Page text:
United States Vice President-elect Kamala Harris will resign her Senate seat on Monday, her aides have confirmed, just days before she and President-elect Joe Biden will be inaugurated on January 20.
Harris will leave the Senate shortly after Democrats narrowly secured a majority there, winning two election runoffs in Georgia this month.
With Democrats holding 50 of the chamber’s 100 seats, Harris will cast tie-breaking votes.
She will not give a farewell speech on the Senate floor as it is not set to reconvene until Tuesday.
Harris’s seat will be filled by Democrat Alex Padilla, California’s Secretary of State, who was selected by Governor Gavin Newsom. Padilla will become the first Latino senator to represent the state, where about 40 percent of residents are Latino.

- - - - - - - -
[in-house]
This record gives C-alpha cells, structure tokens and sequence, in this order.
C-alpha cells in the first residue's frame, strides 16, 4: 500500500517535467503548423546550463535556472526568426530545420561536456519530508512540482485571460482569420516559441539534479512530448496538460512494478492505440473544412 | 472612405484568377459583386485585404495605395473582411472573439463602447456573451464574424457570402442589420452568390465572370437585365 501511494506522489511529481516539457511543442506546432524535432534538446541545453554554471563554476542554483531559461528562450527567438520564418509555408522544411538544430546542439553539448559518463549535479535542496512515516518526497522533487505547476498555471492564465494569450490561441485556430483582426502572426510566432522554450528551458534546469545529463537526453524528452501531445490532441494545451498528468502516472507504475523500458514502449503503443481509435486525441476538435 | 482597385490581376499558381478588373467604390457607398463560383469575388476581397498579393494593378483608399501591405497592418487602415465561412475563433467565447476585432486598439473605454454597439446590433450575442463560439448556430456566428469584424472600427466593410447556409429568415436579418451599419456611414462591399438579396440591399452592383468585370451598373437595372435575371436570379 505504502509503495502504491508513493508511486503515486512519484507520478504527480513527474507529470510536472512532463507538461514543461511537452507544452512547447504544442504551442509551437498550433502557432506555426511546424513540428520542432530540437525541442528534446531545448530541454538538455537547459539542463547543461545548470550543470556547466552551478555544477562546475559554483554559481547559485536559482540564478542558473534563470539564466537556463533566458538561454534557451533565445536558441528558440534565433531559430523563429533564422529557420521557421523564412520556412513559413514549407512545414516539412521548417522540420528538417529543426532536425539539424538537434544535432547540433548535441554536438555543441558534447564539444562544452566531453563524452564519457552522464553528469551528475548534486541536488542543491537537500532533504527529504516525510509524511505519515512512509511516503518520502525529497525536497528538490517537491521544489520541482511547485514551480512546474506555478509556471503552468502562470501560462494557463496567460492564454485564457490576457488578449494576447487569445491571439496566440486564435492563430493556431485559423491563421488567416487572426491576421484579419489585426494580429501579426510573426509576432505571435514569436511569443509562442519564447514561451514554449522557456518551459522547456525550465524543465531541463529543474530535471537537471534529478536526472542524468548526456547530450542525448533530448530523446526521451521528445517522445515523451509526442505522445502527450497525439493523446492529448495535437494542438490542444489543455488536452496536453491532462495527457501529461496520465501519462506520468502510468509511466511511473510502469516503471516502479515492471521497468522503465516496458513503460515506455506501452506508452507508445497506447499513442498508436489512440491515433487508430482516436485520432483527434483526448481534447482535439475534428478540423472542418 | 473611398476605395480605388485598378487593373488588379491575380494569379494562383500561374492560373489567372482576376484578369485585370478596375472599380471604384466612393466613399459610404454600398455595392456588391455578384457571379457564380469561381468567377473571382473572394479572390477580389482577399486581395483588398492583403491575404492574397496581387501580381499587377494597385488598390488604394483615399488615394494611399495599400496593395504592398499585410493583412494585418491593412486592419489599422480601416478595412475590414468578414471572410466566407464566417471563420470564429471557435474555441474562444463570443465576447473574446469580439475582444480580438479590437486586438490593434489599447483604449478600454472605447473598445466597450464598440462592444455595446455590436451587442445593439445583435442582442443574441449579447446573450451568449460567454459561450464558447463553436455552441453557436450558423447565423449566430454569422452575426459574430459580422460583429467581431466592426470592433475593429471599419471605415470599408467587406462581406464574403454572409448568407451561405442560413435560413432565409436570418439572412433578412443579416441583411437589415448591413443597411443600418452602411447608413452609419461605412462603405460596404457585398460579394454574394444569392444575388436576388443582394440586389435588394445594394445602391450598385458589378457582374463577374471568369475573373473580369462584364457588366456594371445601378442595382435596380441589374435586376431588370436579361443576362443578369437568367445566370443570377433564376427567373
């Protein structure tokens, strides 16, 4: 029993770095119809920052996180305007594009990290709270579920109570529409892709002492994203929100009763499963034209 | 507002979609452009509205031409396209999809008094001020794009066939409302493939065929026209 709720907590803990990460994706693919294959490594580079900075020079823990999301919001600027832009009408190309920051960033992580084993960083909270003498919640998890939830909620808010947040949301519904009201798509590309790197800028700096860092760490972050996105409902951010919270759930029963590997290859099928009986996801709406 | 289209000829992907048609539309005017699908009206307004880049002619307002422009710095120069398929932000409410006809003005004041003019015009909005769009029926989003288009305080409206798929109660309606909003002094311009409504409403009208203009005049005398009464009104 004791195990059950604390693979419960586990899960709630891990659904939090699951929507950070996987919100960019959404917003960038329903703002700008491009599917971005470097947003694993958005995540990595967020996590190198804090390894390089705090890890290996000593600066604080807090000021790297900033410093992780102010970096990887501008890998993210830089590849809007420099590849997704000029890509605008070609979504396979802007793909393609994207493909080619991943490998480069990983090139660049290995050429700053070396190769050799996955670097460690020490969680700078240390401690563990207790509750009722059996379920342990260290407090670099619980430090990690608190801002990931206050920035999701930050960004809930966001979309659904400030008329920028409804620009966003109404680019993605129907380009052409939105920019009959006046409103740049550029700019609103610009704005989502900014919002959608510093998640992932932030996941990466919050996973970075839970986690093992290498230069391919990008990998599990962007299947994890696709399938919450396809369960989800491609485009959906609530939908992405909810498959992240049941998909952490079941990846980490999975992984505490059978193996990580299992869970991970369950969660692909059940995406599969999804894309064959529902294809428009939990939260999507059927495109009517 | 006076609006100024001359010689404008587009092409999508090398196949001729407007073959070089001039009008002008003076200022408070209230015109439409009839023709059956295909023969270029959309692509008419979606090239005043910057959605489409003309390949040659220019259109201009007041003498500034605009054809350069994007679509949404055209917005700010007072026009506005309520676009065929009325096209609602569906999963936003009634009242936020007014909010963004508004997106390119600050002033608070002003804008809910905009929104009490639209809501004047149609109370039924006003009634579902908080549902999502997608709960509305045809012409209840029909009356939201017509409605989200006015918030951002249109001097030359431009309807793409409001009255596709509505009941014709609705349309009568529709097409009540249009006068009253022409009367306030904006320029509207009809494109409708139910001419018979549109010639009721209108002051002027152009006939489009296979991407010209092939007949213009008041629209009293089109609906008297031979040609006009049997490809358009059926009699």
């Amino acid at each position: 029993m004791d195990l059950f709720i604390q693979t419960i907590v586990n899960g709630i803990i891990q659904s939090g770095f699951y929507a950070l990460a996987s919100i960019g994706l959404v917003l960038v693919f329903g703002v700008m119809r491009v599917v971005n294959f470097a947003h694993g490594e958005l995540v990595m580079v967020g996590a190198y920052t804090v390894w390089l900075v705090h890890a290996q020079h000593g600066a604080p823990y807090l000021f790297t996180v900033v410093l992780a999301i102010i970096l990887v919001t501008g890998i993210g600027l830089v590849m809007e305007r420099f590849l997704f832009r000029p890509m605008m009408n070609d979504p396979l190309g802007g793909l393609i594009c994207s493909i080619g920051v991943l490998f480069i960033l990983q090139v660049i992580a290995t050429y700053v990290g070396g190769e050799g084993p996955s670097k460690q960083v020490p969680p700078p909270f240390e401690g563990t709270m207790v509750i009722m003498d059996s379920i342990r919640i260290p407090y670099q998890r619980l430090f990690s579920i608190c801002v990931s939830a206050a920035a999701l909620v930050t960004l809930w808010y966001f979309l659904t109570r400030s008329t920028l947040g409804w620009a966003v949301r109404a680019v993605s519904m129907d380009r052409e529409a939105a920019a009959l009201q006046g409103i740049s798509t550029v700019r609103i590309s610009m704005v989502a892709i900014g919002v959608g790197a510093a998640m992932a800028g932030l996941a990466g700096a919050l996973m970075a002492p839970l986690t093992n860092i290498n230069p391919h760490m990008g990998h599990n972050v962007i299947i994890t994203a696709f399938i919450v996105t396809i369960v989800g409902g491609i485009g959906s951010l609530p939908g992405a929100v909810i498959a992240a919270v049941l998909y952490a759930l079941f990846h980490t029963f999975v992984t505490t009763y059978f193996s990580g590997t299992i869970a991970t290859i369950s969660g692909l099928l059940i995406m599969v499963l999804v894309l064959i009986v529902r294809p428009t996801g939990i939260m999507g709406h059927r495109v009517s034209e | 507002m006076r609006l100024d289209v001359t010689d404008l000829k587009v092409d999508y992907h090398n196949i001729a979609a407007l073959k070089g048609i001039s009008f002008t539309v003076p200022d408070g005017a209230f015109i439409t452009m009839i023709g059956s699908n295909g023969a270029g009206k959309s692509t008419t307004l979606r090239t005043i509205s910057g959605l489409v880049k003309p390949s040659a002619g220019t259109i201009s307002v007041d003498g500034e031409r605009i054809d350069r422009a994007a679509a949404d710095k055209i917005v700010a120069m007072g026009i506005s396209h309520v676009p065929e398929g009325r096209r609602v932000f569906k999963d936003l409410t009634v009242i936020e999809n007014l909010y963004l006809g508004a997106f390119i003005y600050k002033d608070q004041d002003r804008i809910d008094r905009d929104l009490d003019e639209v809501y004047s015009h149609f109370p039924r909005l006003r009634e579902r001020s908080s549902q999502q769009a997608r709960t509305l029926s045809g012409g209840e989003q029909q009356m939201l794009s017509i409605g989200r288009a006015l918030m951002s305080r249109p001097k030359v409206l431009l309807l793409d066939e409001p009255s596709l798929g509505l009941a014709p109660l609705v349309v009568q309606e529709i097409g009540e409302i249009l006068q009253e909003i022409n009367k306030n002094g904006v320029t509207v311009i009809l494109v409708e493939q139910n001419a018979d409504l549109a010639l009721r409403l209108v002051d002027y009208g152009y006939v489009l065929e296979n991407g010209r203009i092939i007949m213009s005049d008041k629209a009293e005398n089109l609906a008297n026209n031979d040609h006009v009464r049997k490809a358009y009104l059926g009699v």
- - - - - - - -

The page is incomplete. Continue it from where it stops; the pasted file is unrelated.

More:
Harris, meanwhile, will become the first woman to serve as vice president, as well as the first Black person and person of South Asian descent to fill the role.
She had previously been only the second Black woman to hold a Senate seat.
Senate to vice presidency
Harris has chosen US Supreme Court Justice Sonia Sotomayor to swear her in as vice president on Wednesday. Sotomayor swore in Biden as vice president in 2013.
She will use two bibles for the swearing-in ceremony, including one owned by Thurgood Marshall, the first Black US Supreme Court justice.
Marshall and Harris both attended Howard University, a renowned historically Black university. The vice president-elect has called Marshall one of her “greatest heroes”.
Wednesday’s pared-down inauguration comes just over two weeks after President Donald Trump’s supporters, egged on by the president, stormed the US Capitol as Congress met to certify Biden’s election victory.
Authorities have warned of further violence surrounding the inauguration and put increased security in place in Washington, DC, and various US state capitals.
Prior to the Capitol riot, Biden had said the inauguration would be a toned-down affair in light of the COVID-19 pandemic.